Beautiful and dangerous


No, not some wacky Hollywood leftist starlet like Maggie Gyllenhaal. Volcanoes, specifically some in California.

The U.S. Geological Survey has identified 3 California volcanoes as posing a "very high" risk of eruption. Mr. Shasta, Mt. Lassen, and the Long Valley Caldera are not only headed for eruption, they are not at all adequately monitored with instrumentation.

Mt. Shasta arguably poses the greatest threat to human life, since it has a couple of towns near its base, and because it lies along Interstate 5, providing smashing views for travelers along the principal north—south route for the entire West Coast.

Driving north from Berkeley, I have always looked forward to catching sight of Mt. Shasta after passing Redding, the last actual city until Oregon. You can see Shasta from a long way off, because it dominates a huge valley. At the Mt. Shasta interchange, you can get off and drive into the town of Mt. Shasta, home to thousands of new agers, many belonging to various cults. (My favorite is the one which worships George Washington as a God, but the flying saucer folks are fun, too. Some of them claim that the mountain is actually hollow, and home to an extensive colony of aliens.)

Such folk are attracted to Mr. Shasta by the "energy." Which might just mean that they actually perceive some of the geological rumblings. They bring with them arts and crafts,  and plenty of therapists of all stripes (check out the bulletin board at the Safeway or in any of the many cafes and coffee houses for an endless profusion of their cards). You can always get a vegetarian meal in Mt. Shasta, plenty of sprouts on your sandwich, and have fun looking at the real estate ads. There seems to be a pretty high turnover on properties up there.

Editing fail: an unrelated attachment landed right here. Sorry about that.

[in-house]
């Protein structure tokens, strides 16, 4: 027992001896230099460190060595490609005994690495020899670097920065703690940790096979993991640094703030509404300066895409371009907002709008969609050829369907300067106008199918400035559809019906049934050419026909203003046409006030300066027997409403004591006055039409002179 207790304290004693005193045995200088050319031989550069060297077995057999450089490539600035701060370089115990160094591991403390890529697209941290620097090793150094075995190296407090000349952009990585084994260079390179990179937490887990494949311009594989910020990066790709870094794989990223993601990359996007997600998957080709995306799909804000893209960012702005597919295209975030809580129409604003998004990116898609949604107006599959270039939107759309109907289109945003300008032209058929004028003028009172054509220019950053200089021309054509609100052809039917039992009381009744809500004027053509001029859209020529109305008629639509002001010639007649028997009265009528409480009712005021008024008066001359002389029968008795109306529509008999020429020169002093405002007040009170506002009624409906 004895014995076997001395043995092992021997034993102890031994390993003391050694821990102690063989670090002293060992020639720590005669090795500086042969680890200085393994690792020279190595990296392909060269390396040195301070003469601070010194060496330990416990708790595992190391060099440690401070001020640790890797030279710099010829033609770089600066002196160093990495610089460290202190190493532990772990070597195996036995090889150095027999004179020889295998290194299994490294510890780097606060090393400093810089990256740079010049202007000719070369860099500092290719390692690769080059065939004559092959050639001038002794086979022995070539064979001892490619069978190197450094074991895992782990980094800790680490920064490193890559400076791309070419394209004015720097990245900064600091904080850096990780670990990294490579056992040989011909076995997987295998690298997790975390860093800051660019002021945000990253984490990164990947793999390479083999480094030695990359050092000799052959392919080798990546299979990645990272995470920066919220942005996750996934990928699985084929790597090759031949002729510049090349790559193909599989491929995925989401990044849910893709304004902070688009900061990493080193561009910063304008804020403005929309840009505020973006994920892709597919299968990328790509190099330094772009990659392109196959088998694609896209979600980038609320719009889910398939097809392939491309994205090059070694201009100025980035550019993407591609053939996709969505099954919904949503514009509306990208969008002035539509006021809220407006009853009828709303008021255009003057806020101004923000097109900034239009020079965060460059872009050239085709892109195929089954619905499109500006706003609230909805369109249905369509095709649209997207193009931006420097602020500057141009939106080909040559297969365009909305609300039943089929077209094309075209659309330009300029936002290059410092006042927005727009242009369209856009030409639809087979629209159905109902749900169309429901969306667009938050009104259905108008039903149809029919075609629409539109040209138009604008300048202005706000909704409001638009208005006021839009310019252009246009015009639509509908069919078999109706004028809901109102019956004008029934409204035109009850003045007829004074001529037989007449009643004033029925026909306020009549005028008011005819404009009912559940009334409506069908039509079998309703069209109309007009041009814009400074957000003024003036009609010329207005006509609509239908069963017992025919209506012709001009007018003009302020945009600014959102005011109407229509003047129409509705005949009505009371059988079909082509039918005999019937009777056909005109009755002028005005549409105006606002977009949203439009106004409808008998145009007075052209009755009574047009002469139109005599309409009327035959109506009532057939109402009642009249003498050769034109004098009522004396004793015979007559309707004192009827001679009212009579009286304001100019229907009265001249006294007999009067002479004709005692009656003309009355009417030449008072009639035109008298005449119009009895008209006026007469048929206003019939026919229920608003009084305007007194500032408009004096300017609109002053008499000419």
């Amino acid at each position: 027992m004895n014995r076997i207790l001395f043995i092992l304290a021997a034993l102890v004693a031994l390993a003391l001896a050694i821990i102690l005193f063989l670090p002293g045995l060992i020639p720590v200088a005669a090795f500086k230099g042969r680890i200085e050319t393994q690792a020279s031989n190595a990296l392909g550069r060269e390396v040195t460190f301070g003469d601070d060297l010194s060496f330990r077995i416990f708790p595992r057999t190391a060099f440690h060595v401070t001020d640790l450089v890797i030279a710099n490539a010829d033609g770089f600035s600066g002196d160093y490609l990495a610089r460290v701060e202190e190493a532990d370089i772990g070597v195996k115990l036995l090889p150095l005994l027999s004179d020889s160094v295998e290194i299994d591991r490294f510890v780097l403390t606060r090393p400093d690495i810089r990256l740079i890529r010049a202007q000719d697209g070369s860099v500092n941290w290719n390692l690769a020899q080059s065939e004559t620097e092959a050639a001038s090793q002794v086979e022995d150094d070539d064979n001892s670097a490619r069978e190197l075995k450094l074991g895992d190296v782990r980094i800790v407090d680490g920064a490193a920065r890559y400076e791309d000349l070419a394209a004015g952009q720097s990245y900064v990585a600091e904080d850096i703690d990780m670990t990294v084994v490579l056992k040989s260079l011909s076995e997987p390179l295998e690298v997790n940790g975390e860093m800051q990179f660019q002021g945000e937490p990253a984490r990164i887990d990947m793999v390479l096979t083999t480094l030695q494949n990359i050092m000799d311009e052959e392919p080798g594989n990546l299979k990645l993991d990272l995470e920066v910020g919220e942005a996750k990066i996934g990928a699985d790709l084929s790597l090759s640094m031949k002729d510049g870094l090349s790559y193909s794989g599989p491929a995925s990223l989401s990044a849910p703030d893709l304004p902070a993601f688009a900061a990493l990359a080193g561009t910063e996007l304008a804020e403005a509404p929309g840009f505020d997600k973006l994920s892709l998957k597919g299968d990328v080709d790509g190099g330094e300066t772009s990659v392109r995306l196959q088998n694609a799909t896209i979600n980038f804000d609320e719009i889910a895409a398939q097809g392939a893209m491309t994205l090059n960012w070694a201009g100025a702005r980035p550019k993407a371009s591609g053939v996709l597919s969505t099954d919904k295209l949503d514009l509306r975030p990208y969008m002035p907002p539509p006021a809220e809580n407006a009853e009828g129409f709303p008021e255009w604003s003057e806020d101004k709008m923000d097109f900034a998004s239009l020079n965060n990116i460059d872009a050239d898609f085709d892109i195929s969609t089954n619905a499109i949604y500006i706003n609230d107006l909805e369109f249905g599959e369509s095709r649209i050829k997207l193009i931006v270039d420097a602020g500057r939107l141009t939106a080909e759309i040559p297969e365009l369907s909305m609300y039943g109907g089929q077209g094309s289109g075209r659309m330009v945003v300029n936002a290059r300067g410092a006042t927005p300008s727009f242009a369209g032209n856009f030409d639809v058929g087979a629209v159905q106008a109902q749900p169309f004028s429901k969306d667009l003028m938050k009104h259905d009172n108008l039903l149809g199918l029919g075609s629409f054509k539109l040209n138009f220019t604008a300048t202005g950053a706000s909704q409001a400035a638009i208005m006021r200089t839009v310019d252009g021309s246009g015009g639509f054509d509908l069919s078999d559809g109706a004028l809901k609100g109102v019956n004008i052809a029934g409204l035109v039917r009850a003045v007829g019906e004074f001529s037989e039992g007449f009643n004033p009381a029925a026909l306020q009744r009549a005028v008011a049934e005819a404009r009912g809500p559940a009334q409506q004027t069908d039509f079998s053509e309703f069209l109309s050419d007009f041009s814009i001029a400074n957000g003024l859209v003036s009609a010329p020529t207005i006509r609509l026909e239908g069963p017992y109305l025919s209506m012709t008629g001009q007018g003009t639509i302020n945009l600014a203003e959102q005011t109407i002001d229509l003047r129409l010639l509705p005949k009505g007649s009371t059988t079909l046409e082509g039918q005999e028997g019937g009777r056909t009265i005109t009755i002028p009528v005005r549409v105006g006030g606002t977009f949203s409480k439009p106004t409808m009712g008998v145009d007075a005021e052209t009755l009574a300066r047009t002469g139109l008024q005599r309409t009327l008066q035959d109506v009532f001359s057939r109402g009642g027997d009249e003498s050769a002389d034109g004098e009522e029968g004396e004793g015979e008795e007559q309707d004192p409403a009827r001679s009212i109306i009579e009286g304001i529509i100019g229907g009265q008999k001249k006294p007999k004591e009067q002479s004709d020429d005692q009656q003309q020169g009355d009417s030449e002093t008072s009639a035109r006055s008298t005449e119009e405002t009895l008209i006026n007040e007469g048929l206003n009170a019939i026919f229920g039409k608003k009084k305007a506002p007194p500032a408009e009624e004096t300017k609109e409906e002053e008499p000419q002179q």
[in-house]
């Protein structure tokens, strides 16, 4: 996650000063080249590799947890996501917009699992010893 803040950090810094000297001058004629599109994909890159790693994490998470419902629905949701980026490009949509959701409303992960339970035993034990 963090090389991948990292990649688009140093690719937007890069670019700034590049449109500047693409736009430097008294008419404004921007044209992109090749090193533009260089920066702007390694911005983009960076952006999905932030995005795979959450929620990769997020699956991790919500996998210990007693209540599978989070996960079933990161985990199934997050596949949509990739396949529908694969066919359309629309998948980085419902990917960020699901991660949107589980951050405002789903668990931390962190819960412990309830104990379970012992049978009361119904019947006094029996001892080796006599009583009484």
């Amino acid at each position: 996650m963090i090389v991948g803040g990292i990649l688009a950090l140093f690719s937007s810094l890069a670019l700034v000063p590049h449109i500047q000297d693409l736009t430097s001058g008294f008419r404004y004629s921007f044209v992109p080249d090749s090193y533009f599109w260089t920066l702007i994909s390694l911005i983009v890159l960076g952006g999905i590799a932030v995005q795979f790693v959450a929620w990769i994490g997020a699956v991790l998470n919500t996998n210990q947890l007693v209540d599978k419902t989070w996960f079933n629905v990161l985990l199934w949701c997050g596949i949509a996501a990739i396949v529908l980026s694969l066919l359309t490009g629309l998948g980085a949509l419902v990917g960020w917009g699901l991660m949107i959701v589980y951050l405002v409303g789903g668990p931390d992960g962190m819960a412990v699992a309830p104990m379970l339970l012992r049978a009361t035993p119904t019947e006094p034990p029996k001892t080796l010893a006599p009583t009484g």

It is all too easy to visualize the mountain erupting and turning the town of Mt. Shasta into another Pompeii. I always get a kick out of imagining explorers 2000 years from now attempting to decode American culture by examining the well—preserved artifacts of Mt. Shasta, buried in pumice for a couple of millennia.

But I would much prefer that state—of—the—art instrumentation be installed, to give everyone a chance to run for their lives, should the eventual eruption become imminent. How California and the Pacific Northwest would cope with the closing of I—5 and the Union Pacific north—south mainline (also running through the town of Mt. Shasta) is another question. But such is pretty minor stuff compared to the awesome power of a volcano. Nature, as the bumper sticker tells us, always bats last.

Thomas Lifson   4 30 05 

Dennis Sevakis adds:

When considering what future archeologists will wonder about when we are the subject of their digs, I chuckle at what they will have to say about the presumed religious ceremony indicated by the two large lumps of gel silicon placed on the chests of all the female remains. Must be the post—modern symbolic preservation of internal organs, as the Egyptians did with jars for holding the real organs of those mummified.